Rather than focusing on the pure visceral terror of its villainous corpses, the film turns its cameras on the supposed protagonists for whom a dynamic power struggle begins to emerge.  After Ben rescues Barbara, who has just witnessed her brother's death at her father's grave site, they discover the house of Harry Cooper, whom we find hiding in the basement with his wife and his infected daughter.  The Coopers ignore the disturbance that Ben and Barbara make in their attempt to secure the site as Harry adopts an isolationist view point. 

"We luck into a safe place and you're telling us that we gotta risk our lives just because someone might need help, huh?" Harry asks Ben, who is incensed by Harry's lack of basic human altruism.

"Something like that," Ben replies acerbically.
Harry and Ben spar with one another immediately and start struggling for territory.  Harry claims the downstairs, where there's only one door to defend.  Ben prefers the upstairs, where he can scour for supplies and plan an exit strategy if need be.  Their quarrel is more about control than survival.  "If you stay up here, you take orders from me", Ben shouts to Harry at one point.  
Tom and Judy, a young couple who have been hiding with Harry and Helen Cooper in the basement, side with Ben and take refuge upstairs.  Tom helps Ben board up the house to keep the zombies out, but in doing so, it soon becomes clear that they're also fencing themselves in.  Trapped in a space with no exit, it doesn't take long for them to discover that hell is indeed other people.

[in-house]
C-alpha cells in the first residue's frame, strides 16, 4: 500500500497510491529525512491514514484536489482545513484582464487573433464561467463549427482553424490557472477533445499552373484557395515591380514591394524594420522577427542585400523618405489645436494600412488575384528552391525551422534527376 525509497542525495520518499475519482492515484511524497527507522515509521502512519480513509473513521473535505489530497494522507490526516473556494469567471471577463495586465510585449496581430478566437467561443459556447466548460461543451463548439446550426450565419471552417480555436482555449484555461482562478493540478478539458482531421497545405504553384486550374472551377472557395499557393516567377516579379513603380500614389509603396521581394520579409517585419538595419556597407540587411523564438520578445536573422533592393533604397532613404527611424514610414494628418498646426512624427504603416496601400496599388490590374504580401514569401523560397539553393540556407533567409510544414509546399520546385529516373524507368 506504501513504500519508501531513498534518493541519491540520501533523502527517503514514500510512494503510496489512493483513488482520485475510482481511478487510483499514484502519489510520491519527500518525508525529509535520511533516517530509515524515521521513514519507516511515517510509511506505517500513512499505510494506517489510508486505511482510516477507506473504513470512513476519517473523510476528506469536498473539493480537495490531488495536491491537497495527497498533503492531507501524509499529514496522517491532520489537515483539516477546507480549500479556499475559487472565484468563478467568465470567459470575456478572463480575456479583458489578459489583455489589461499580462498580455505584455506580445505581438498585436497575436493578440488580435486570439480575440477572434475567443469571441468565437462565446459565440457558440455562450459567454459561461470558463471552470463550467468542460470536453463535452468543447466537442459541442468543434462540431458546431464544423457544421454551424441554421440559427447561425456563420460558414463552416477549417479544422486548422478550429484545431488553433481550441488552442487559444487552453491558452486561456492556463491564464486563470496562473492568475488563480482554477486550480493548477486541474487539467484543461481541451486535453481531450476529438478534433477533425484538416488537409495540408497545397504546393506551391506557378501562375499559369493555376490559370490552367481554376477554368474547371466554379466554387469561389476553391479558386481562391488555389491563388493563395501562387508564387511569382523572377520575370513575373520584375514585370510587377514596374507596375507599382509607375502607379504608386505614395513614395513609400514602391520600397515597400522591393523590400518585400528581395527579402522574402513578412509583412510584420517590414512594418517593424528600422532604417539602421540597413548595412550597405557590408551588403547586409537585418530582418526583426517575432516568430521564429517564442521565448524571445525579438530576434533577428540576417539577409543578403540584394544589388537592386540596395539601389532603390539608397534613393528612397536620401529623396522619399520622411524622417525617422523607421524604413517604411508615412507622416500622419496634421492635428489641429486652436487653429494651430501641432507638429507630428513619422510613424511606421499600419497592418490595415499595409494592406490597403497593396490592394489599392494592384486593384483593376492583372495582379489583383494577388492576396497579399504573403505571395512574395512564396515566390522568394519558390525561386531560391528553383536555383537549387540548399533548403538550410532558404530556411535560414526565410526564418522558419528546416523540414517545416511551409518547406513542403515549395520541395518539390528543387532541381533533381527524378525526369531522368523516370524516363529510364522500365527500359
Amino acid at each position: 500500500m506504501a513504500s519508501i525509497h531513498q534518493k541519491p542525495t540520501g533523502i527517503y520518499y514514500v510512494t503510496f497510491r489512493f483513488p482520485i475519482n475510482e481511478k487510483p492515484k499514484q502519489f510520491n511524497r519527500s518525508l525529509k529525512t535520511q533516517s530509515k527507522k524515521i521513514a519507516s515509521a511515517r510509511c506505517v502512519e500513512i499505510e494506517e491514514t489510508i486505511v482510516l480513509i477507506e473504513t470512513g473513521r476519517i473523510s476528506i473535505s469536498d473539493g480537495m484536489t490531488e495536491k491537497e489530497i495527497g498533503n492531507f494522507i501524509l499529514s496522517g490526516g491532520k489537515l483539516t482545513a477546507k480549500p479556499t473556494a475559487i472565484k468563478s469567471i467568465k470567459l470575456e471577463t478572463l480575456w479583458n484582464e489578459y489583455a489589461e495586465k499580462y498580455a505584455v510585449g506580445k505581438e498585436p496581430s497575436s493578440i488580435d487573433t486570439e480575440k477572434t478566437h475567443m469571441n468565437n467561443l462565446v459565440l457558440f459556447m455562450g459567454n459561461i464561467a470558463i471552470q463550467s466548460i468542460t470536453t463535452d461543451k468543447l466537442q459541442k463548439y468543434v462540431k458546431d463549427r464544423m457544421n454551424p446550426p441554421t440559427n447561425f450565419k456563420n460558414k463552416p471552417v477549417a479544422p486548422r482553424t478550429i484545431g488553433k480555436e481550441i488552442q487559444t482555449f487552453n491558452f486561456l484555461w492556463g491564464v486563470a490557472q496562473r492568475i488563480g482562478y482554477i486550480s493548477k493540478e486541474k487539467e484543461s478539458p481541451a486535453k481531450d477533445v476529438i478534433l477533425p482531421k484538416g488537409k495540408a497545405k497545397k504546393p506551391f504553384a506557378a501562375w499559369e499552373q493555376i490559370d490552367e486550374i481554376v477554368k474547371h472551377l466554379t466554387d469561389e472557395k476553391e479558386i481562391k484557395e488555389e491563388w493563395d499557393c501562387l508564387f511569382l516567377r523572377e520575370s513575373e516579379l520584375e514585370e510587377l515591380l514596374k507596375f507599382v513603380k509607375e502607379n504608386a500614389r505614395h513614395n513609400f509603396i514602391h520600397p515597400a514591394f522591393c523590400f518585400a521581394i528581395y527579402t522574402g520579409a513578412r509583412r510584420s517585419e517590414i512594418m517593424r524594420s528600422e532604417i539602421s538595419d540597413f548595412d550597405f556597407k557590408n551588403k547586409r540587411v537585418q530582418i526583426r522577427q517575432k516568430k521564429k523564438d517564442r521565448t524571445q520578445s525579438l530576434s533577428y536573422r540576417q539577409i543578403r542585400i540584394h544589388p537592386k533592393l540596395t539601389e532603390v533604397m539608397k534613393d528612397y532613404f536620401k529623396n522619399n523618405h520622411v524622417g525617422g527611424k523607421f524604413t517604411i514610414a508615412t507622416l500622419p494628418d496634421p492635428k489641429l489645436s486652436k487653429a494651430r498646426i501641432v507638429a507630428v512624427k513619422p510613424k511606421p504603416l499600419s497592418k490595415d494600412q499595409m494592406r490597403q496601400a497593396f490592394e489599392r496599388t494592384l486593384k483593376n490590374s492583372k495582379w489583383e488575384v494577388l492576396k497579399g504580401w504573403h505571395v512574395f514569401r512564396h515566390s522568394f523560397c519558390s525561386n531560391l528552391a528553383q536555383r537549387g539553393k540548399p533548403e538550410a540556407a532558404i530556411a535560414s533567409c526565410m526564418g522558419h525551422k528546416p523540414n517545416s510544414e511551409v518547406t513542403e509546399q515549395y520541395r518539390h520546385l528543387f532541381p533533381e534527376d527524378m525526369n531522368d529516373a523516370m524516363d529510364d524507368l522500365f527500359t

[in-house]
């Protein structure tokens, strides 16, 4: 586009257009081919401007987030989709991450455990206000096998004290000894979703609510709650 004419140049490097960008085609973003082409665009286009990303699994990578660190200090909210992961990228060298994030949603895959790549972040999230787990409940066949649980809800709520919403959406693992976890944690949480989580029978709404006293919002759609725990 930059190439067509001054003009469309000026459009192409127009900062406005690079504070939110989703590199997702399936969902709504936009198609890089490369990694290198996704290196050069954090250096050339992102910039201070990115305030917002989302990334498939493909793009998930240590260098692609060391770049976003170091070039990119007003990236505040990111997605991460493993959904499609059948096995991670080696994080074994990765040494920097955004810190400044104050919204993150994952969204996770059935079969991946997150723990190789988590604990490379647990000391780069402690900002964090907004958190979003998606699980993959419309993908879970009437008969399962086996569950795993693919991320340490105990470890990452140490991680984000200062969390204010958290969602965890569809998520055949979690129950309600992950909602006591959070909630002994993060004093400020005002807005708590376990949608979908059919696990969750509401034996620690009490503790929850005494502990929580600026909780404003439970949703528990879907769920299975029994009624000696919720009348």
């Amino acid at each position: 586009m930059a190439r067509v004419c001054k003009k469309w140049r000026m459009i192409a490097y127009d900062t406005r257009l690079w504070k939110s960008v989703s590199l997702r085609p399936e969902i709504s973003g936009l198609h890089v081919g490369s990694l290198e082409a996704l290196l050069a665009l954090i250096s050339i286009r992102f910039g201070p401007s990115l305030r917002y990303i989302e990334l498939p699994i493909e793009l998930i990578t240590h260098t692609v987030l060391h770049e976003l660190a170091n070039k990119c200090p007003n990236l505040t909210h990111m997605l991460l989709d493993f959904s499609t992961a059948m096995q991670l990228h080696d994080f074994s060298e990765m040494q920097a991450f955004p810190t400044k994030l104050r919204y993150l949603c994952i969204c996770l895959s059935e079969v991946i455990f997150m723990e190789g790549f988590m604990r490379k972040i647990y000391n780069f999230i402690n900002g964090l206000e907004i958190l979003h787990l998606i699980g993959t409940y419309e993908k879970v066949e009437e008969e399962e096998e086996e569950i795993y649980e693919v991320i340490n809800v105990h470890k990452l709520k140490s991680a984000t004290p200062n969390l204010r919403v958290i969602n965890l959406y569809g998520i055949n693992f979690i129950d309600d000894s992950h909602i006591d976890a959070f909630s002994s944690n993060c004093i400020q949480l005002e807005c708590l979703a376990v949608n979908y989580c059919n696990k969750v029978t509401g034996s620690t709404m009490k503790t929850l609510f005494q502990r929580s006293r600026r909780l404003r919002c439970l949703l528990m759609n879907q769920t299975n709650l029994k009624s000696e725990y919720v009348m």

The breakdown in communication is a running theme throughout all of Romero's work.  In Night of the Living Dead, Ben and Harry won't let the very real task of escape and survival interfere with their constructed social hierarchies.  Barbara, after an initially courageous escape, is rendered catatonic by both the trauma of seeing her brother killed and, not unimportantly, her powerlessness to stop it.   In the face of a patriarchal power structure that renders her and the other females in the house ineffectual, Barbara panics and slowly loses her mind. Despondent and petrified, she voices a desire to be let outside so she can save her brother.  In the process, she smacks Ben, who retaliates and strikes her back, his fists rendering her practically mute for the rest of the film. 

Ben's aggression and its intimation of domestic violence, makes him a complexly rendered and three-dimensional protagonist, perhaps moreso than most films today, which tend to unrealistically deify African-American heroes as “magical negros” or the unassailable “black best friend”.  He is a decisive and well-spoken leader, poised and responsive to the changing demands of his situation, possessed with a sense of chivalry, but unable to control his aggression, which later leads him to first assault and then shoot an increasingly belligerent Harry Cooper.  

At the time of the film's release, images of black nationalists like the Nation of Islam militants responsible for Malcolm X's assassination and those in the burgeoning Black Panther Party/black separatist movement were horrifying whites like Harry and Helen, who sought safe haven, stability, and isolation from the racial tensions of America's cities in the suburbs.  Though desegregation and other civil rights laws slowly trickled traces of tolerance into mainstream society, the fear of black militancy still permeates throughout society today.  In 21st century America, unconscious prejudices are legislated or policed into the popular imagination via crack downs on gang violence, draconian penalties for drug abuse, and capital punishment enforcement.  In electoral politics, the fiery rhetoric of Barack Obama's former pastor Jeremiah Wright, the confoundingly misinterpreted "terrorist fist jab", and a manufactured news story on a missing lapel pin have painted the current Democratic presidential candidate as anti-American and hostile in some above-ground circles, while Sarah Palin's separatist husband and open advocacy of armed insurrection go largely unscrutinized.  One need only imagine how pictures of Barack Obama with a gun would go over to see the divide between Black and White gun ownership.